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Open AccessArticle

Comparative Study of Newer and Established Methods of Diagnosing Coccidioidal Meningitis

1
California Institute for Medical Research, 2260 Clove Drive, San Jose, CA 95128, USA
2
Division of Infectious Diseases and Geographic Medicine, Stanford University School of Medicine, Stanford, CA 94305, USA
3
Department of Medical Microbiology, University of California School of Medicine, Davis, CA 95616, USA
4
IMMY, Inc., 2701 Corporate Center Drive, Norman, OK 73069, USA
*
Author to whom correspondence should be addressed.
J. Fungi 2020, 6(3), 125; https://doi.org/10.3390/jof6030125
Received: 13 June 2020 / Revised: 27 July 2020 / Accepted: 28 July 2020 / Published: 4 August 2020
(This article belongs to the Special Issue Coccidioides and Coccidioidomycosis 2020)
Meningitis is the most devastating form of coccidioidomycosis. A convenient, rapid diagnostic method could result in early treatment and avoid many meningitis complications. We studied cerebrospinal fluid (CSF) samples in patients with documented coccidioidal meningitis, and controls, with complement fixation (CF), immunodiffusion (ID) (the “classical” assays), lateral flow assays (LFA; one-strip and two-strip), and two enzyme immunoassays (EIA). The two-strip LFA and EIAs not only enabled separate testing for IgG and IgM antibodies separately, but also could aggregate results for each method. CF with ID or the aggregate use of IgG and IgM tests were considered optimal test uses. LFAs and EIAs were evaluated at 1:21 and 1:441 dilutions of specimens. All assays were compared to true patient status. With 49 patient specimens and 40 controls, this is the largest comparative study of CSF coccidioidal diagnostics. Sensitivity of these tests ranged from 71–95% and specificity 90–100%. IgM assays were less sensitive. Assays at 1:441 were similarly specific but less sensitive, suggesting that serial dilutions of samples could result in assays yielding titers. Agreement of positive results on cases was 87–100%. When kits are available, hospital laboratories in endemic areas can perform testing. LFA assays do not require a laboratory, are simple to use, and give rapid results, potentially even at the bedside. View Full-Text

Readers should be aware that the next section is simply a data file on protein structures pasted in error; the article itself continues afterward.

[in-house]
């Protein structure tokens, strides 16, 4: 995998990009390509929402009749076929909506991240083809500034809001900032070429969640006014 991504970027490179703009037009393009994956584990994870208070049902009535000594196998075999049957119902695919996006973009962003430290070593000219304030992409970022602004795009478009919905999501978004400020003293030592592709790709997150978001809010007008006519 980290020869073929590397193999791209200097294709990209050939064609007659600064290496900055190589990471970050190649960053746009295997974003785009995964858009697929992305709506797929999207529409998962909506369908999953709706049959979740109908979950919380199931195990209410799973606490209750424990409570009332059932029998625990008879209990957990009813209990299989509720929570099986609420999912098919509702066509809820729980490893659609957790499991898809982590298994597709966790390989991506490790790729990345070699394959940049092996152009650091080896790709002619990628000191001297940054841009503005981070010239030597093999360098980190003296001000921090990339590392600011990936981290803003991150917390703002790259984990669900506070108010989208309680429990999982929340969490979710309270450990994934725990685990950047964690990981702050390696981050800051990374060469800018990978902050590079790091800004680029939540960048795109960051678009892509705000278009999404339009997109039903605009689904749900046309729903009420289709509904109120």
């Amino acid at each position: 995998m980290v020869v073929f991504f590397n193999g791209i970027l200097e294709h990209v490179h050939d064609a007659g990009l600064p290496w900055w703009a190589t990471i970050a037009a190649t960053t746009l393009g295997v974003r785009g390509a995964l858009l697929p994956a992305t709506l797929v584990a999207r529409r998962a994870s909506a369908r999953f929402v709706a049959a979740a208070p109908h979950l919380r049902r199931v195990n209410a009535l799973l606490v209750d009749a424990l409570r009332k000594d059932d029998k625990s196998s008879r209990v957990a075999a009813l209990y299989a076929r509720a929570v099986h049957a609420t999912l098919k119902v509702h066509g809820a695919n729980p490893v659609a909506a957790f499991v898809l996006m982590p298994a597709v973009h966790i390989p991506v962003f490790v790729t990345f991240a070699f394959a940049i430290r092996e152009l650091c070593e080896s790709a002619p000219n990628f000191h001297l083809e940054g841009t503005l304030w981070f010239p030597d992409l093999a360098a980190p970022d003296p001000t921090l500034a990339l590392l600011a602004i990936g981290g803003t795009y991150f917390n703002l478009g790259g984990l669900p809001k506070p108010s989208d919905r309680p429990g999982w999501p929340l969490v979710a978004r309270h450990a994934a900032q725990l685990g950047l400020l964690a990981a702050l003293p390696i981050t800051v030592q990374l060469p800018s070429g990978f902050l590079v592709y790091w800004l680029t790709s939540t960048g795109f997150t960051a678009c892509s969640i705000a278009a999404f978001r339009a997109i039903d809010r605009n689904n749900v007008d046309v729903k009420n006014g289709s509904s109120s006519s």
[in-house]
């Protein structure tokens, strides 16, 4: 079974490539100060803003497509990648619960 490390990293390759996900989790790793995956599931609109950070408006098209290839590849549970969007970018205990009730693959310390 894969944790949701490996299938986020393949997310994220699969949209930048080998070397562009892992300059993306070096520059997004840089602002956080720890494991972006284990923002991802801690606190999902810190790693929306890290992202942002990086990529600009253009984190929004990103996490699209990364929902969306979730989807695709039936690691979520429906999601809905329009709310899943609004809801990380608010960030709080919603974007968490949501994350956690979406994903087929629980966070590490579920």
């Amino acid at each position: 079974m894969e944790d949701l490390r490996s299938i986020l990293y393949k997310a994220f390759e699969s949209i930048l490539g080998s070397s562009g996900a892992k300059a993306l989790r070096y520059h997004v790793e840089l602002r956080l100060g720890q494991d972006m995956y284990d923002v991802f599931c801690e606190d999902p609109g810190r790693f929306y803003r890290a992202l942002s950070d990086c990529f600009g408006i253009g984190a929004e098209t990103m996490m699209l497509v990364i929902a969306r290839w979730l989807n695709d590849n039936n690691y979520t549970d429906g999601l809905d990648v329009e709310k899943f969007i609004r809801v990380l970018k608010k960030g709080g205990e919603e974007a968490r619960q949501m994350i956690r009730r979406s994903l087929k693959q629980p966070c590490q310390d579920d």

Keywords: Coccidioides; coccidioidomycosis; meningitis; enzyme immunoassay; lateral flow assay; fungal diagnosis Coccidioides; coccidioidomycosis; meningitis; enzyme immunoassay; lateral flow assay; fungal diagnosis
MDPI and ACS Style

Stevens, D.A.; Martinez, M.; Sass, G.; Pappagianis, D.; Doherty, B.; Kutsche, H.; McGuire, M. Comparative Study of Newer and Established Methods of Diagnosing Coccidioidal Meningitis. J. Fungi 2020, 6, 125.

AMA Style

Stevens DA, Martinez M, Sass G, Pappagianis D, Doherty B, Kutsche H, McGuire M. Comparative Study of Newer and Established Methods of Diagnosing Coccidioidal Meningitis. Journal of Fungi. 2020; 6(3):125.

Chicago/Turabian Style

Stevens, David A.; Martinez, Marife; Sass, Gabriele; Pappagianis, Demosthenes; Doherty, Brian; Kutsche, Hannah; McGuire, Meredith. 2020. "Comparative Study of Newer and Established Methods of Diagnosing Coccidioidal Meningitis" J. Fungi 6, no. 3: 125.

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